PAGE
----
find it much harder to get a job”

    Mixed signals, Davy.

  4. mark

    Hi David,
    I have to say, I found the NCB report more amusing than
    anything else, somewhat of a Simon Doonan does economics!.
    Firstly, if I am not mistaken (and do correct me if I am
    wrong), but surely it is in the financial interest of NCB
    to provide such a prediction of growth in the Irish
    economy, bearing in mind they are in fact a private
    investment firm.
    Secondly the absence of an understanding of the world stage
    and indeed Irish factors in the future of the economy is
    quite baffling.
    (and I shan’t even mention the exaggerated time frame)

    Overlooked International Factors;
    Oil, (self explanatory)
    Japan’s recovery, it is already affecting the stock markets
    in the Middle East. (as you have pointed out)
    Germany’s recovery, the great interest rate debate in the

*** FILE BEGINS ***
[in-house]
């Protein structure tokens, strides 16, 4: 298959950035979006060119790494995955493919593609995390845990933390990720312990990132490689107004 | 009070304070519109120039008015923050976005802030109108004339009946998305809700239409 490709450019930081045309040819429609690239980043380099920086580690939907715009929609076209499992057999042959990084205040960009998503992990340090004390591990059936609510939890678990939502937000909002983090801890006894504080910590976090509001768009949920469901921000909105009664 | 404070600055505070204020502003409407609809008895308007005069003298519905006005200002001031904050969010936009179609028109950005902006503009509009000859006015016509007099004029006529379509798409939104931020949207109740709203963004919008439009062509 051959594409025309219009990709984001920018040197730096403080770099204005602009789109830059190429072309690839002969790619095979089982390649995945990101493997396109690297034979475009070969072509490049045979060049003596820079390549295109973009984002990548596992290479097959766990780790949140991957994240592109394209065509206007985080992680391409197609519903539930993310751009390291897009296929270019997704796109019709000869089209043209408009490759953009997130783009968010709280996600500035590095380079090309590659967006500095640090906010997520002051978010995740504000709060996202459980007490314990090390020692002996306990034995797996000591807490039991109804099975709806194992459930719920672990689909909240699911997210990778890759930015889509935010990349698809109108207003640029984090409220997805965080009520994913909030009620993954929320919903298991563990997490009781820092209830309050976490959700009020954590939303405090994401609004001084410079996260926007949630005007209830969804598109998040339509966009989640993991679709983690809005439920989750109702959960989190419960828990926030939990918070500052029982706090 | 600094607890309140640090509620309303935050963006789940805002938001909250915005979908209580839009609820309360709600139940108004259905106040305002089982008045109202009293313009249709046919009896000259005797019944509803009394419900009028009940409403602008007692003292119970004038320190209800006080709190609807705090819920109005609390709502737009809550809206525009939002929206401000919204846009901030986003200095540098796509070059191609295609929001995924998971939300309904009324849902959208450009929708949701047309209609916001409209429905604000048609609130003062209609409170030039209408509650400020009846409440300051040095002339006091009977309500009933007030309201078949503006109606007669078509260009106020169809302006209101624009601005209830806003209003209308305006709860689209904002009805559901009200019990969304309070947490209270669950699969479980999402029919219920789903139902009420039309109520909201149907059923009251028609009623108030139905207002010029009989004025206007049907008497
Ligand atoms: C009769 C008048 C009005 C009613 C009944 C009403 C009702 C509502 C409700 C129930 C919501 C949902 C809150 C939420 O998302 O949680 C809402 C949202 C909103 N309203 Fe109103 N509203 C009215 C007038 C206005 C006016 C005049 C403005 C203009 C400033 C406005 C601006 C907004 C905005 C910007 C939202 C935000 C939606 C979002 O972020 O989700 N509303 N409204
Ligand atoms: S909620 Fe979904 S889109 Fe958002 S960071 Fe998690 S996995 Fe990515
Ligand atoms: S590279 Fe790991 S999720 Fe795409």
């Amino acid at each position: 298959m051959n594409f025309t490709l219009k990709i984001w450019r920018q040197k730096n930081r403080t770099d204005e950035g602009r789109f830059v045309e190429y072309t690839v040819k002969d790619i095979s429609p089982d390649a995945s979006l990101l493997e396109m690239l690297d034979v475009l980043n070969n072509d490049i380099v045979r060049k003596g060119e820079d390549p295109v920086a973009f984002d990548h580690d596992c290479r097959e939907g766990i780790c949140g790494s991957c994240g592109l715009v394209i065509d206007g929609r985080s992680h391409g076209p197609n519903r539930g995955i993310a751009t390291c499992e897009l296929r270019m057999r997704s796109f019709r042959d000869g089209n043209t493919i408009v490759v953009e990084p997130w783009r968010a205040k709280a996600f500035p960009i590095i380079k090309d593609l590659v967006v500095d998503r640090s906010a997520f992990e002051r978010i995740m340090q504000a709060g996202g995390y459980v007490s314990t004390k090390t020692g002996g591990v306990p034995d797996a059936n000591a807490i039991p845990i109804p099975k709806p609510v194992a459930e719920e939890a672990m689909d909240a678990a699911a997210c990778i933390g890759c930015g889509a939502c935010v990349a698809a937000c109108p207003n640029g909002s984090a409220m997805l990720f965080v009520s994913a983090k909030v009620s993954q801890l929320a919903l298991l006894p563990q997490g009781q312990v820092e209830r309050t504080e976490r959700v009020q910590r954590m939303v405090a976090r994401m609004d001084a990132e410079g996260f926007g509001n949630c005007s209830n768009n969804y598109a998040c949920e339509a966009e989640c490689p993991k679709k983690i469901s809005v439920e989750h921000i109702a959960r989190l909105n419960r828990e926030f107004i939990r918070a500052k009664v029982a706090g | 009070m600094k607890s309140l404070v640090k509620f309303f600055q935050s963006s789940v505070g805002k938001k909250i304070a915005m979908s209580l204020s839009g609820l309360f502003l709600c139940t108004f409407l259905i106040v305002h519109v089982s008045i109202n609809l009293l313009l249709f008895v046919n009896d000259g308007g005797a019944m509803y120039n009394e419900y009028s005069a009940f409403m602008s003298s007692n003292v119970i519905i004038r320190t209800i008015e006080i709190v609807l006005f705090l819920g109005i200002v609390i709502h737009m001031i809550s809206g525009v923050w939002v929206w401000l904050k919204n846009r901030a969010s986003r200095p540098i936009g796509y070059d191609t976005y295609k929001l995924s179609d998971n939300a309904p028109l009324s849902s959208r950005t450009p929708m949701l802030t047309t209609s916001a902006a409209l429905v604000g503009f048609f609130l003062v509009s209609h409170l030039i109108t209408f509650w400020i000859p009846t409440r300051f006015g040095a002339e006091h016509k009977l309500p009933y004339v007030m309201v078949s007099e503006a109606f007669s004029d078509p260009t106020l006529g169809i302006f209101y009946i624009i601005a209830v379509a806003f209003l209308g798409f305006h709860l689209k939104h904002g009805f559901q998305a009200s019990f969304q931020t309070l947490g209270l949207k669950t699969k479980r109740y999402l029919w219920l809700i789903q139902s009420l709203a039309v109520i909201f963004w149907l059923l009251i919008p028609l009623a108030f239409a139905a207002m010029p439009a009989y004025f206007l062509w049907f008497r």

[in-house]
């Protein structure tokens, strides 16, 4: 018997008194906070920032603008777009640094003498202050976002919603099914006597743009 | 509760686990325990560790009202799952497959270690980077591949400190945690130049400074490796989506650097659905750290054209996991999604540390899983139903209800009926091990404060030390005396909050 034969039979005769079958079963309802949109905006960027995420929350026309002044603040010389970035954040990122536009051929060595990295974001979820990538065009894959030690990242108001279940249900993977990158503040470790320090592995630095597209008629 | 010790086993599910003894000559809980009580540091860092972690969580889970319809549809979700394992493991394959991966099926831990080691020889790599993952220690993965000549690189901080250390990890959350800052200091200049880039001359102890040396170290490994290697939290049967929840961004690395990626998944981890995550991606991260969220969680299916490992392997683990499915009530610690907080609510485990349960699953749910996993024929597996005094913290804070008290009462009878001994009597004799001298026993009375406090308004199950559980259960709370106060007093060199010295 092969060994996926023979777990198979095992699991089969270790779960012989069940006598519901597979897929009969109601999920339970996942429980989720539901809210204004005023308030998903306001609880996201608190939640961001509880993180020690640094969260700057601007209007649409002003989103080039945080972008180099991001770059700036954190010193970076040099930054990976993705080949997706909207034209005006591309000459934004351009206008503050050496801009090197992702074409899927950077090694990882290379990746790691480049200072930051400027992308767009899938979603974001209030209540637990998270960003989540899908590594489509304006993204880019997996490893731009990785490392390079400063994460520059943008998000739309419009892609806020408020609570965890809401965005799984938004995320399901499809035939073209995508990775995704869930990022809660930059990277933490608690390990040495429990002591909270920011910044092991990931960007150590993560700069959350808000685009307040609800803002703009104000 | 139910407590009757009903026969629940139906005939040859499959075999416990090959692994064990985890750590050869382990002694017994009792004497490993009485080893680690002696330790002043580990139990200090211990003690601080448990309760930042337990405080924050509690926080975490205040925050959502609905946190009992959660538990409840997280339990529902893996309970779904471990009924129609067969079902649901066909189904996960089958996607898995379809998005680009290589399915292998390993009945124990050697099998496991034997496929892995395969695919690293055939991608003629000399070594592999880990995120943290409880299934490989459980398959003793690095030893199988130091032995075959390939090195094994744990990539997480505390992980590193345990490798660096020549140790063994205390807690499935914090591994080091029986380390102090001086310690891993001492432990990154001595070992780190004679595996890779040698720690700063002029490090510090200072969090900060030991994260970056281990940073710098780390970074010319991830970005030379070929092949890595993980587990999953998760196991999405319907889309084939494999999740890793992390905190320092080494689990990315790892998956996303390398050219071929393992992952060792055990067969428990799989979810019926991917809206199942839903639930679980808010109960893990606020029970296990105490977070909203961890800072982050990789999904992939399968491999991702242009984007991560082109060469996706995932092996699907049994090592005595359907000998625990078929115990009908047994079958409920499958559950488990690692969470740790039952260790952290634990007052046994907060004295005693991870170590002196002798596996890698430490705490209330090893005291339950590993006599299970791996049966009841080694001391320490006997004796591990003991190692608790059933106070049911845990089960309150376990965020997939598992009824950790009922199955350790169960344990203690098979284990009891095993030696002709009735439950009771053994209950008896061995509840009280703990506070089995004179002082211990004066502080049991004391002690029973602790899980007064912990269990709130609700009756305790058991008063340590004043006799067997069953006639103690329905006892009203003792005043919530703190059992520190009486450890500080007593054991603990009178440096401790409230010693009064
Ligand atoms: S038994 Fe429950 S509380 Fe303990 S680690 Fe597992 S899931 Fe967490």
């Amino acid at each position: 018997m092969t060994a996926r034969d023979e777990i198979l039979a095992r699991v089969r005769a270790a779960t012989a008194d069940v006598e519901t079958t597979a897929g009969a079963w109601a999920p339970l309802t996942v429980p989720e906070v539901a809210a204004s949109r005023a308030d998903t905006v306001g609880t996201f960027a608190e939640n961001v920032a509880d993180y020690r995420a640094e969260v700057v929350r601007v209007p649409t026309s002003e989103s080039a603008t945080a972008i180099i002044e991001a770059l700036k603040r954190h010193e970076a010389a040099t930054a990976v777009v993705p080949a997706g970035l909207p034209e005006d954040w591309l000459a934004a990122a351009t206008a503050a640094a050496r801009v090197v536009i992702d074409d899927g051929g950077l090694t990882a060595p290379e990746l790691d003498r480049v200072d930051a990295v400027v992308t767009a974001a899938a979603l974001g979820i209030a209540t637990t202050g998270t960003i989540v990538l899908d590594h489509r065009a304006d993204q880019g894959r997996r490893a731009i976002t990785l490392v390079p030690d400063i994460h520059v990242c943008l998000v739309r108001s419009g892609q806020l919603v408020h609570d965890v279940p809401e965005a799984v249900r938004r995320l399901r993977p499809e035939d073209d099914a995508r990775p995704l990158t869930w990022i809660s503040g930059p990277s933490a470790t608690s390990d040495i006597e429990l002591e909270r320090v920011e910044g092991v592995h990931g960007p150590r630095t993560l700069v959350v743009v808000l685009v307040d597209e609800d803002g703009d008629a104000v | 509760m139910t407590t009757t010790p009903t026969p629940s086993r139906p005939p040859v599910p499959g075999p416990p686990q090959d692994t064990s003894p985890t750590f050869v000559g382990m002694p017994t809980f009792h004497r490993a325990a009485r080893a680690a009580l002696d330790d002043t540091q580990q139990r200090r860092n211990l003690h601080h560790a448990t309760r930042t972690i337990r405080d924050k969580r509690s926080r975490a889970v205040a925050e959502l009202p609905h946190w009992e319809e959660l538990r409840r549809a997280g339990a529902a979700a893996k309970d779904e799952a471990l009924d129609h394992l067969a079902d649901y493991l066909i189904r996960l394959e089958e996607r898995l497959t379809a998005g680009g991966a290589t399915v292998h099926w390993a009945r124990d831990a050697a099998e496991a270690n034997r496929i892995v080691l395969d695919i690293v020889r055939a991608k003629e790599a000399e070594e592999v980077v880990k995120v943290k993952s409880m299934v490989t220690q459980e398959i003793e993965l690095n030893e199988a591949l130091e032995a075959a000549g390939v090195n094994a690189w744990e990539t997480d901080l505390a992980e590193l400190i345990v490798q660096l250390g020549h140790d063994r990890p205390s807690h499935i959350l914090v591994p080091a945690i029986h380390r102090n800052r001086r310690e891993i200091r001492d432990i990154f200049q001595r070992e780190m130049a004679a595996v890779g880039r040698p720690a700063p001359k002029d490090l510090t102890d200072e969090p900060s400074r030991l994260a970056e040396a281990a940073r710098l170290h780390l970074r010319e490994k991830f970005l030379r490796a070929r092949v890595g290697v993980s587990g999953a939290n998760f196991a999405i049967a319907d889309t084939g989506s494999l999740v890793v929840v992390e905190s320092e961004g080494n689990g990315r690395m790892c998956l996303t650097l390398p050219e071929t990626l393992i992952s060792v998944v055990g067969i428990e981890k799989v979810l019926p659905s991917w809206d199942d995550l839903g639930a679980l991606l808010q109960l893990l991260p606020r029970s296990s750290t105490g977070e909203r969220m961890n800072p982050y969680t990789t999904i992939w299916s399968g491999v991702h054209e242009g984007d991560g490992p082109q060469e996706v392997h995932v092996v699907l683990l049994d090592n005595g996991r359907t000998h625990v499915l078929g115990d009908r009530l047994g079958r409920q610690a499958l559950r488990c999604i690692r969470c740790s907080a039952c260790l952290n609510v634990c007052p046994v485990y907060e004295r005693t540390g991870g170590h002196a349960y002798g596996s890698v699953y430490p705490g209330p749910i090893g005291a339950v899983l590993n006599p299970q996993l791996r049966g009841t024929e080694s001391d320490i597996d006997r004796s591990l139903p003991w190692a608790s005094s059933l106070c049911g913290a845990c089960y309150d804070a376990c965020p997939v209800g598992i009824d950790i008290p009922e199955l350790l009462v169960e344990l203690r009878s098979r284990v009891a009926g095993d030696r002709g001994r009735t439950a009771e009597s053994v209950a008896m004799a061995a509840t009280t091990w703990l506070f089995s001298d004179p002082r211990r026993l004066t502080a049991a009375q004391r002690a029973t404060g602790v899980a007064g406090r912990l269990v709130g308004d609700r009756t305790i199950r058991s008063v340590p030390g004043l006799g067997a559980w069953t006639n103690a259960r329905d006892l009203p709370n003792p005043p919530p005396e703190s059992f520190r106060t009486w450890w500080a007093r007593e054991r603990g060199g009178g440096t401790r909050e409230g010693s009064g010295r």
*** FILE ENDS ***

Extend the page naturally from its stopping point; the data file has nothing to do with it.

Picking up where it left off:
Middle East instability, possibility of an Iraqi civil war,
    Iran’s development of Nuclear weapons. The government’s
    interference in the stock markets of their respective
    country as happened last week.
    Aids, at what point does a social crisis in Africa become
    an economic one?
    How the American economy fairs, bearing in mind their
    astronomical debt!
    The jobs that moved here from America, eventually moving to
    Global environmental factors, from natural disasters to the
    green house effect/ controls to co2 output
    European civil unrest, as in France.
    And as you mention growth of the neo-European-rightwing, as
    happened in Austria.

    Overlooked Irish Factors
    Oil, the cost of and where we will get it? Home heating;
    the over priced houses need to be heated with over priced
    oil, the balance will surely tip and of course petrol for
    all these cars.
    Pollution/ waste problems, sewage, garbage, co2
    Roads, lack there of; where are all these cars going to
    Collapse of tourism, green Ireland???
    Housing; where are all these houses going to be built, the
    local councils are obscenely unproductive; and developers